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Ukrainian Officer’s unconventional solution: Calling Russian tech support for a captured tank

T-72B_03

In the midst of Russia’s extended conflict with Ukraine, Ukrainian forces have managed to seize approximately 200 Russian T-72B3 tanks, a relatively modern addition to Russia’s armored inventory. The capture of these tanks posed a unique challenge for the Ukrainian army, as their familiarity with this particular model was limited. In an unexpected turn of events, one Ukrainian officer, operating under the callsign “Kochevnik,” resorted to an unconventional solution when he encountered technical issues with his captured Russian T-72B3: he dialed up Uralvagonzavod’s tech support in Russia. Remarkably, this unusual move yielded positive results.

Kochevnik is a member of the Ukrainian army’s 54th Mechanized Brigade, stationed in the eastern Ukrainian city of Kramatorsk. This brigade primarily operates Soviet-era equipment, including T-64 tanks and BMP fighting vehicles. However, it also boasts a few ex-Russian T-72B3 tanks among its inventory.

While Kochevnik’s initial motivation might have been to taunt the Russians, the problems he encountered with the 45-ton, three-person tank were undeniably genuine. The tank was plagued by issues, including oil leaks, malfunctioning compressors, and a faulty electrical turret-rotation mechanism, which compelled the crew to manually rotate the turret using a hand crank. While it’s not unusual for tanks to experience occasional malfunctions, the extent of the problems Kochevnik faced hinted at potential inconsistencies in Uralvagonzavod’s manufacturing processes.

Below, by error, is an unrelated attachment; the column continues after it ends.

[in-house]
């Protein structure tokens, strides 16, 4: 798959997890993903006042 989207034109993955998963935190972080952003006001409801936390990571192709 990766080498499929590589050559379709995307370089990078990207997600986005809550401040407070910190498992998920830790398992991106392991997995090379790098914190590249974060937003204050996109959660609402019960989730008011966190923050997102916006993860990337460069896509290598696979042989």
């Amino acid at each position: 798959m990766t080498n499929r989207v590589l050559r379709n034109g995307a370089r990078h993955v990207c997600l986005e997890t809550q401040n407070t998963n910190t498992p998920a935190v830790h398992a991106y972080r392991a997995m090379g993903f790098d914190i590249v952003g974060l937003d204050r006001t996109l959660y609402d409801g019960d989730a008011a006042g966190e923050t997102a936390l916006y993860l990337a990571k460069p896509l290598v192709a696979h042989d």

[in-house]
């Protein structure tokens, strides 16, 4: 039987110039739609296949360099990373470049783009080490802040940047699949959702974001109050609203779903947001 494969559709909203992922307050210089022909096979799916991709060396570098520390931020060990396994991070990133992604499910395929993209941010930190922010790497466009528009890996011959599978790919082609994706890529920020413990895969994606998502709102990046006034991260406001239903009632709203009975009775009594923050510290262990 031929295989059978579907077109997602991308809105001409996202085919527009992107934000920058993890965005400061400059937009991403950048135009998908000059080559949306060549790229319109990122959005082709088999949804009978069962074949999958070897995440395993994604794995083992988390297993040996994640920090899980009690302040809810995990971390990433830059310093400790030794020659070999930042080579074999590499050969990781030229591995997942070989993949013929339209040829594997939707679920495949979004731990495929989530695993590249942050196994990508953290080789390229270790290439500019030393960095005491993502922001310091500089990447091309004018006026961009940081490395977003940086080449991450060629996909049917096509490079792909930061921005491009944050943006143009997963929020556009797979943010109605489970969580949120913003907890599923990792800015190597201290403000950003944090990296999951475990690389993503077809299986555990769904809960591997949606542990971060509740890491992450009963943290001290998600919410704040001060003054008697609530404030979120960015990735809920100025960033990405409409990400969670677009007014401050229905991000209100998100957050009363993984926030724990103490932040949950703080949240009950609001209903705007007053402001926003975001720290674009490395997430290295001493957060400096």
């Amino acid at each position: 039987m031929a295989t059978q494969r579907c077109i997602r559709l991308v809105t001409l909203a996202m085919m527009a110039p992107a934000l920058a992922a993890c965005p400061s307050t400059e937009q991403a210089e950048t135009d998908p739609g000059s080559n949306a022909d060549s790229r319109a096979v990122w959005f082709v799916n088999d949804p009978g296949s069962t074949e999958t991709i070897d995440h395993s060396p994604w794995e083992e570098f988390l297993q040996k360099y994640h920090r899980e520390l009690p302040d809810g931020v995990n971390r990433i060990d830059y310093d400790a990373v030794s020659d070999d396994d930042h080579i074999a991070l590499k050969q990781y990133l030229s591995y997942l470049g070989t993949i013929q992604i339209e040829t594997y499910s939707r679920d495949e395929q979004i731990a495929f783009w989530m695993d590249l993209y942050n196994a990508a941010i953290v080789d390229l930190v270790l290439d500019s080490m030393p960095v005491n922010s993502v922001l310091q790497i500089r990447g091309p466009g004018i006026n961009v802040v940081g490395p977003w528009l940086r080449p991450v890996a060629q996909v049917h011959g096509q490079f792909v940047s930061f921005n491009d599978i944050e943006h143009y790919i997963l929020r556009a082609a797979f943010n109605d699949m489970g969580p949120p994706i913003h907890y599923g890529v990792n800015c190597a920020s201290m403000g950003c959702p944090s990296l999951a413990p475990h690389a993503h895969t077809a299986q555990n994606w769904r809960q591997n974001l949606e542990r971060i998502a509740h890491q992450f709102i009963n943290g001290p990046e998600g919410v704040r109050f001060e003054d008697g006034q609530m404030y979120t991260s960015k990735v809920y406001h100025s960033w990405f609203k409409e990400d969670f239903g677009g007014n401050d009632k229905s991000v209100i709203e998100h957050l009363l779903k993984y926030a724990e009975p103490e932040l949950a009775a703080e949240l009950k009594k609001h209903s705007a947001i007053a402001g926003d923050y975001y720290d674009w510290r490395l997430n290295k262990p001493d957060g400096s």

In a surprising twist, a Russian named Aleksander Anatolevich, who was unaware of Kochevnik’s Ukrainian affiliation, responded to the call for help. Aleksander not only pledged to bring these issues to the attention of the design bureau in Nizhny Tagil but also committed to contacting the engine manufacturer in Chelyabinsk, demonstrating a commitment to resolving the tank’s problems.

Kochevnik didn’t stop at this point; he also managed to reach Andrey Abakumov, a director at Uralvagonzavod. Abakumov requested that Kochevnik provide a detailed description of the tank’s problems through WhatsApp.

It was during this conversation that Kochevnik finally revealed his true identity as a Ukrainian soldier and that his army had captured the problematic T-72 around Izium late the previous year. The revelation was met with laughter, marking an unexpectedly humorous conclusion to this cross-border tech support interaction.

Kochevnik’s decision to call Russian tech support for assistance with a captured tank underscores the complexities and unexpected moments that can arise in times of conflict. It also highlights the human element that transcends political and national boundaries when individuals share common goals or interests. While the broader conflict in the region continues, this unusual episode serves as a reminder of the unpredictable and sometimes amusing stories that can emerge from the frontlines of war.

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